Status of Original Painting – Private Collection
Size: 14 x 20 inches
Medium: Watercolour on 300 lb Arches
This painting depicts a famous event in rock history. On January 30, 1969, at 12:30 pm, the Beatles appeared unannounced atop their Apple building in London to perform a live concert. In case you don’t know, or their scruffy appearances are too unfamiliar, from left to right, that’s drummer Ringo Starr, bassist Paul McCartney, guitarist John Lennon, and guitarist George Harrison. Lennon and Harrison are wearing fur coats because it was so cold. Joined by Billy Preston on keyboards (offstage and unseen to the left of this image), the group performed five different songs in nine different takes over about 40 minutes. The Metropolitan Police stopped the concert because of concerns about loud noise. Crowds had gathered on the streets below and adjacent rooftops. At the end of the last song, the third take of “Get Back,” John Lennon famously remarked, “I’d like to say thank you on behalf of the group and ourselves, and I hope we’ve passed the audition.” This was the final public performance by the Beatles but few Londoners saw it.
The event was a culmination of efforts (the Get Back project) to avoid a break-up by rejuvenating the band through a return to live performances. Paul McCartney suggested they perform in a forbidden setting so that they’d be forcibly stopped by the police, while Lennon came up with the rooftop idea. This was the only live performance to result from that plan. Recordings from this performance became part of their final album, which was not titled Get Back but instead Let it Be, echoing the group’s acceptance that they were irrevocably parting ways.
Creating the recent painting “One with the Music,” which features Pete Townshend of The Who, was so enjoyable that I planned to do more paintings of rock musicians in the future. But depicting the Beatles has come about much sooner than expected because I could not back down from an unexpected plea to recreate this famous scene. It proved to be quite the challenge because the reference photo is a blurry still from a motion picture camera, not to mention the confusing clutter of objects and people. Moreover, it’s very difficult to do portraits when the key faces are small and unfocused. I viewed images taken from other angles to make sense of what some of the items were (it can be difficult for me to paint something if I don’t know what it is). I discovered that the group of people at the far back are two rooftops away, with another building in between, which explains their diminished sizes. I also came across remarks that those people looked bored, which led to someone’s conclusion that this must have been the Beatles’ worst live performance. But the observers were office workers on their lunch break, not necessarily fans, who were hearing new material that no one outside the recording studio had ever heard before.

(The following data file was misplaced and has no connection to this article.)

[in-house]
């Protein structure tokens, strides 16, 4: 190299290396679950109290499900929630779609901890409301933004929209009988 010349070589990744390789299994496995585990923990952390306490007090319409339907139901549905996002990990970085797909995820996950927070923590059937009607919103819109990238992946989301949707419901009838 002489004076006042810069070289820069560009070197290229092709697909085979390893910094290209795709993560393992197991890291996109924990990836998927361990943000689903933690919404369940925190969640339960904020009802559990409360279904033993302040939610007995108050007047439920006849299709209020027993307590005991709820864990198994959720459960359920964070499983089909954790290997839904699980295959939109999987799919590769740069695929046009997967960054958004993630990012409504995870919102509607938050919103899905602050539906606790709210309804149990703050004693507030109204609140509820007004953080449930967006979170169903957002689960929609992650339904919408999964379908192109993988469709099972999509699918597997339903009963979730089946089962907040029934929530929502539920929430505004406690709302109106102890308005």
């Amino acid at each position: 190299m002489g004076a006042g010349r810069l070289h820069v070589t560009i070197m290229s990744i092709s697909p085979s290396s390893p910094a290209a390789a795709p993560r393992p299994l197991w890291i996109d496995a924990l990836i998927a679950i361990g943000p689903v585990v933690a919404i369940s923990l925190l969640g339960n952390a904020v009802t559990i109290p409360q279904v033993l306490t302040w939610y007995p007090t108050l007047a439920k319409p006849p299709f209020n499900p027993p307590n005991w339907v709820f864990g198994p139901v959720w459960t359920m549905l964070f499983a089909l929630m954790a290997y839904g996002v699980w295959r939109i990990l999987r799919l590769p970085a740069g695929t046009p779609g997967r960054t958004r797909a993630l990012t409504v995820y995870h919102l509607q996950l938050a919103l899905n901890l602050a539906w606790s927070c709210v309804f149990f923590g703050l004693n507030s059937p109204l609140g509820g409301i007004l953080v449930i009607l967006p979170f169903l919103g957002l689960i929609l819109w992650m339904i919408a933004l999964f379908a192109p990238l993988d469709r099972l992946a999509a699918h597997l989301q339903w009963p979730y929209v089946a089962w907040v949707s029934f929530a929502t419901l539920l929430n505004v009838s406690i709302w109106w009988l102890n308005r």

This rooftop concert has inspired many imitations by other bands, from Paul McCartney himself on The Late Show with David Letterman, to U2 in their video of “Where the Streets Have No Name,” to a fictional band’s performance on The Simpsons that prompted vocal guest star George Harrison to remark “It’s been done!” Homer thanked the crowd and hoped they’d passed the audition, while Barney remarked, “I don’t get it.”
It’s also notable, after the passage of so much time, that “Apple building” means something completely different today to most people.
Use of the camera still is under license from Alamy, which permits certain copyrighted images to be used as reference material by an artist.